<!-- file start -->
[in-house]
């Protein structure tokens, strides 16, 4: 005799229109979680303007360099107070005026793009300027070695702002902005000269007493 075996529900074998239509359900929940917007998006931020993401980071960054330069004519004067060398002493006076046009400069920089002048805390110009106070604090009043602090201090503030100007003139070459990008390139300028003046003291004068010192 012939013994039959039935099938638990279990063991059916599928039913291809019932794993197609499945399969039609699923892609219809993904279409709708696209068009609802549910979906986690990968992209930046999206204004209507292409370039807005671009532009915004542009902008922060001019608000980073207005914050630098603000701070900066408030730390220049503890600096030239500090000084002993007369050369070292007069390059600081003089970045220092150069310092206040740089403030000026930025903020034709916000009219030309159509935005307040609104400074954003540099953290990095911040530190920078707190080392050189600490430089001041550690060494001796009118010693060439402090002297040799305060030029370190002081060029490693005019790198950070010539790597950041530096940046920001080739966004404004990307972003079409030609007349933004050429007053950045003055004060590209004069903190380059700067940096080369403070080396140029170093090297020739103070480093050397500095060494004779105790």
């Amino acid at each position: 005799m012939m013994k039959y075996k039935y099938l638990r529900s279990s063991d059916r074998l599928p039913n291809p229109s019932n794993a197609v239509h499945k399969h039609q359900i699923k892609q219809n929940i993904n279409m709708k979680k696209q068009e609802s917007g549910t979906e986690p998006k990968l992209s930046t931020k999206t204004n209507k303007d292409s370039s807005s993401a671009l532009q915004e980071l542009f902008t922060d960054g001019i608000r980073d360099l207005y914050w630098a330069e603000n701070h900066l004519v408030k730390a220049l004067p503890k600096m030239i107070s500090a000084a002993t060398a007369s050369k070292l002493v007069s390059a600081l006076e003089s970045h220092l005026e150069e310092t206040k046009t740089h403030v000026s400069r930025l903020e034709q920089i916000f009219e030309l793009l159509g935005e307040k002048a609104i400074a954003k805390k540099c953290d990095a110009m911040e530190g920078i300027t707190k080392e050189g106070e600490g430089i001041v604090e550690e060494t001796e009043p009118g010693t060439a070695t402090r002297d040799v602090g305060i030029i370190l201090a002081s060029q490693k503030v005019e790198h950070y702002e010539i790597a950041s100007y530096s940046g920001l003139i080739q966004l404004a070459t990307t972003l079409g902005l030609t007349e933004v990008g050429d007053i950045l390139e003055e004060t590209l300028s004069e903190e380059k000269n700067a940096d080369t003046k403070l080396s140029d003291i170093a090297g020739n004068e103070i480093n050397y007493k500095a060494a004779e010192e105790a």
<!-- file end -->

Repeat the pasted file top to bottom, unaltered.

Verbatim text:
[in-house]
């Protein structure tokens, strides 16, 4: 005799229109979680303007360099107070005026793009300027070695702002902005000269007493 075996529900074998239509359900929940917007998006931020993401980071960054330069004519004067060398002493006076046009400069920089002048805390110009106070604090009043602090201090503030100007003139070459990008390139300028003046003291004068010192 012939013994039959039935099938638990279990063991059916599928039913291809019932794993197609499945399969039609699923892609219809993904279409709708696209068009609802549910979906986690990968992209930046999206204004209507292409370039807005671009532009915004542009902008922060001019608000980073207005914050630098603000701070900066408030730390220049503890600096030239500090000084002993007369050369070292007069390059600081003089970045220092150069310092206040740089403030000026930025903020034709916000009219030309159509935005307040609104400074954003540099953290990095911040530190920078707190080392050189600490430089001041550690060494001796009118010693060439402090002297040799305060030029370190002081060029490693005019790198950070010539790597950041530096940046920001080739966004404004990307972003079409030609007349933004050429007053950045003055004060590209004069903190380059700067940096080369403070080396140029170093090297020739103070480093050397500095060494004779105790």
């Amino acid at each position: 005799m012939m013994k039959y075996k039935y099938l638990r529900s279990s063991d059916r074998l599928p039913n291809p229109s019932n794993a197609v239509h499945k399969h039609q359900i699923k892609q219809n929940i993904n279409m709708k979680k696209q068009e609802s917007g549910t979906e986690p998006k990968l992209s930046t931020k999206t204004n209507k303007d292409s370039s807005s993401a671009l532009q915004e980071l542009f902008t922060d960054g001019i608000r980073d360099l207005y914050w630098a330069e603000n701070h900066l004519v408030k730390a220049l004067p503890k600096m030239i107070s500090a000084a002993t060398a007369s050369k070292l002493v007069s390059a600081l006076e003089s970045h220092l005026e150069e310092t206040k046009t740089h403030v000026s400069r930025l903020e034709q920089i916000f009219e030309l793009l159509g935005e307040k002048a609104i400074a954003k805390k540099c953290d990095a110009m911040e530190g920078i300027t707190k080392e050189g106070e600490g430089i001041v604090e550690e060494t001796e009043p009118g010693t060439a070695t402090r002297d040799v602090g305060i030029i370190l201090a002081s060029q490693k503030v005019e790198h950070y702002e010539i790597a950041s100007y530096s940046g920001l003139i080739q966004l404004a070459t990307t972003l079409g902005l030609t007349e933004v990008g050429d007053i950045l390139e003055e004060t590209l300028s004069e903190e380059k000269n700067a940096d080369t003046k403070l080396s140029d003291i170093a090297g020739n004068e103070i480093n050397y007493k500095a060494a004779e010192e105790a």